Kumeyaay Lake crazy morn


phil Pryde
 

You can add one more name to the list of locations that is mind-blowingly crawling with migrants right now:  the west basin of Kumeyaay Lake in Mission Trails Regional Park.  

I hiked around the west basin on the circuit trail that goes around it, and in 50 minutes (7:50 - 8:40 a.m. Sat. morning) came up with the following: 
    8 species of warblers:  
           Black-thr. Gray  (5-6) 
           Townsend’s (3) 
           Wilson’s (at least 12-15) 
           Hermit (1) 
           Nashville (1) (I didn’t get a great view, but it definitely had an eye-ring, white on the belly, and a yellow throat.) 
           Orange-crowned (1) 
           Yellow (1 male seen, 2 heard) 
           C. Yellowthroat (several heard in the reeds) 
    3, maybe 4, species of Vireos: 
           Bell’s (at least 2 heard calling) 
           Warbling (2) 
           Hutton’s (1 that was bug-snarfing right in front of me at eye level.  Also possibly a 2nd one calling.) 
           Maybe  a Plumbeous, but not positive.  It had a big eye-ring and wing-bars, but wouldn’t cooperate.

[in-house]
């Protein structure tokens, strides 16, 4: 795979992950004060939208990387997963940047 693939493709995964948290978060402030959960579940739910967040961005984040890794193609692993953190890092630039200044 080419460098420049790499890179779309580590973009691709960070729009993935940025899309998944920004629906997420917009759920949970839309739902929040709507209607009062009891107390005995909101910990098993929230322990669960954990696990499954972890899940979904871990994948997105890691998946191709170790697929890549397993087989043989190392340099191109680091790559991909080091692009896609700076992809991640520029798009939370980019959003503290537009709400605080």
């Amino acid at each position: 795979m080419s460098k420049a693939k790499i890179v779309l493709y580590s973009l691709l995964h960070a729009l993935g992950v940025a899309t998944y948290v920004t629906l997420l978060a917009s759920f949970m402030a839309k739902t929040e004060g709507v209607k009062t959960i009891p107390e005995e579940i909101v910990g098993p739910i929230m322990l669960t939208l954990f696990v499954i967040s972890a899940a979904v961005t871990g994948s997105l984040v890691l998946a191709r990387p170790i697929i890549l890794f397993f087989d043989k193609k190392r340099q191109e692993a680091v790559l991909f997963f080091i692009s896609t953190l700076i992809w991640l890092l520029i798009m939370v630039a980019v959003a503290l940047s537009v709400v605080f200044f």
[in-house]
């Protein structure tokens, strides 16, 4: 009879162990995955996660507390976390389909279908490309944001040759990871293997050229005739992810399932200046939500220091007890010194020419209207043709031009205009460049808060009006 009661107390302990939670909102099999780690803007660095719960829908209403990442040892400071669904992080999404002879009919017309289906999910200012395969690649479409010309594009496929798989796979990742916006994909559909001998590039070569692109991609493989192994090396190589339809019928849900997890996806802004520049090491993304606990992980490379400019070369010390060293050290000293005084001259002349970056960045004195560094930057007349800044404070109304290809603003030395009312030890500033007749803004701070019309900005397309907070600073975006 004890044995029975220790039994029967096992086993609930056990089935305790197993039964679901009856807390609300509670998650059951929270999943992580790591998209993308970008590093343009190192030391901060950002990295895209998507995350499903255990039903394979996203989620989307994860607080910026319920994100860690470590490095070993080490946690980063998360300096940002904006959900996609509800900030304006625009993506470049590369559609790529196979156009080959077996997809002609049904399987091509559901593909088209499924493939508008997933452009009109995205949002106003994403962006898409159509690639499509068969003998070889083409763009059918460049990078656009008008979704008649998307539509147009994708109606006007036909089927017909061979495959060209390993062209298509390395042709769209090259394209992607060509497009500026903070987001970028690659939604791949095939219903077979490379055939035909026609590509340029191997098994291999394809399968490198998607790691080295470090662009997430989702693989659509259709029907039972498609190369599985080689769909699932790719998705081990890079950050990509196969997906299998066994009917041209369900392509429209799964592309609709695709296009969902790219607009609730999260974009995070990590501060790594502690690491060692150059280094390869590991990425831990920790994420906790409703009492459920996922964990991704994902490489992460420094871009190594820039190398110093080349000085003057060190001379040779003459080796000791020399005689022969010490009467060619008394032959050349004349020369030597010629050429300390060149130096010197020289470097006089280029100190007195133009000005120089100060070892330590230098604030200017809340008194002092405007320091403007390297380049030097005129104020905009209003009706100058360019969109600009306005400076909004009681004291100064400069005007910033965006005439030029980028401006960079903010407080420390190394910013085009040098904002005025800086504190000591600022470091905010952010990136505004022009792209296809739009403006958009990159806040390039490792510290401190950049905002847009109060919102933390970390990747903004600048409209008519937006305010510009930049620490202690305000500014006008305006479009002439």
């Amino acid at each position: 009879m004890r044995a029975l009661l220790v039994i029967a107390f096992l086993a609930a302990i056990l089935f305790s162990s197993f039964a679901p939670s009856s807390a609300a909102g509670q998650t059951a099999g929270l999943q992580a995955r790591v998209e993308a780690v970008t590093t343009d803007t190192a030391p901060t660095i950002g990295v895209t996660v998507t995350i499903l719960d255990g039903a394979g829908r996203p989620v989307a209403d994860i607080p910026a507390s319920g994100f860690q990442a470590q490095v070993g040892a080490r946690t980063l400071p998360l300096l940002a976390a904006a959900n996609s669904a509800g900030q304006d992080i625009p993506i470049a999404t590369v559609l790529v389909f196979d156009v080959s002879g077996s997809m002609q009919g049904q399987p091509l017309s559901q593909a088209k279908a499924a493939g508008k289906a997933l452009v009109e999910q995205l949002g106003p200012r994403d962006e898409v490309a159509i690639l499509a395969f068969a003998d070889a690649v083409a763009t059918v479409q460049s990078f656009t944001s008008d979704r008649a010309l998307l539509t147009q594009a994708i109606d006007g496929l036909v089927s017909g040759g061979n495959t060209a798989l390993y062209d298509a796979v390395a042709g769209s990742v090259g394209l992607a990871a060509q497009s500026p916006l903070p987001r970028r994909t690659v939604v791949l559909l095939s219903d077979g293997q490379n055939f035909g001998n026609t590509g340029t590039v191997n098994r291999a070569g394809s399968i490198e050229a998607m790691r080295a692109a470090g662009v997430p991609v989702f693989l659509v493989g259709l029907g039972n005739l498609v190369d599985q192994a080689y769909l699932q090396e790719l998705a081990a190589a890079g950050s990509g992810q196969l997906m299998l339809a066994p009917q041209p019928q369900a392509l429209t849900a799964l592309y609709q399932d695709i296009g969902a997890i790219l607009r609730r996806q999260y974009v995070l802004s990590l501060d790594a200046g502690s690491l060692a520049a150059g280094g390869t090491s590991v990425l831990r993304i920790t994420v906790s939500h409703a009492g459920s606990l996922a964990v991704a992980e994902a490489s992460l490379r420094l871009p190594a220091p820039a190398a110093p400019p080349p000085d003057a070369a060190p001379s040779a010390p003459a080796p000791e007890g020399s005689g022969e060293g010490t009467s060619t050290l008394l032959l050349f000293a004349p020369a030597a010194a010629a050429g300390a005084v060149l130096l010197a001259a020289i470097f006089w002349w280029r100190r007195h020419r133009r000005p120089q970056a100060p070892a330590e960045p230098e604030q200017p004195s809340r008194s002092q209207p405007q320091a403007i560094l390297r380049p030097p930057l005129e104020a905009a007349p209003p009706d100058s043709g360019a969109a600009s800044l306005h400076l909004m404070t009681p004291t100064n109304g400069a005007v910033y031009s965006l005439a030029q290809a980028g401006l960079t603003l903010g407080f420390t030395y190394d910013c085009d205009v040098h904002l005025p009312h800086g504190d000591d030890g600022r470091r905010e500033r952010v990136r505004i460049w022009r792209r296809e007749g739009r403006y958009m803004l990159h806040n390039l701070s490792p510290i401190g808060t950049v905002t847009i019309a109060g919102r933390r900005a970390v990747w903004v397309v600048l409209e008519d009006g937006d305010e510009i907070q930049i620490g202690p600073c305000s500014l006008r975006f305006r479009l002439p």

Also along the circuit trail:  
           Western Tanager 
           Western Wood-pewee (very close and cooperative) 
           Chat (heard) 
           B-H Grosbeak(s) 
As well as all the usual suspects. 
Plus, the cherry on the sundae as I was leaving the lake area:  a Least Bittern flew across the pond. 
No orioles or Swainson’s Thrushes. 

And,  now for the mystery bird of the day:  High in a tree, so I only got an underside view, a thrush size and shape bird, including thrush-type bill, with a white breast with heavy dark vertical streaking, white belly.  Yeah, I know, you’re saying “hermit”.  So was I except for one thing:  it had very distinct  white (maybe better termed very light gray) outer tail feathers, as seen from below. (Other tail feathers were grayish-brown underneath.)   Could a HETH ever show this kind of tail feather plumage?  And if not, other suggestions?  The bird was definitely larger that a sparrow, with perhaps a somewhat longer tail.  Thanks for any ideas. 

Phil Pryde, San Carlos

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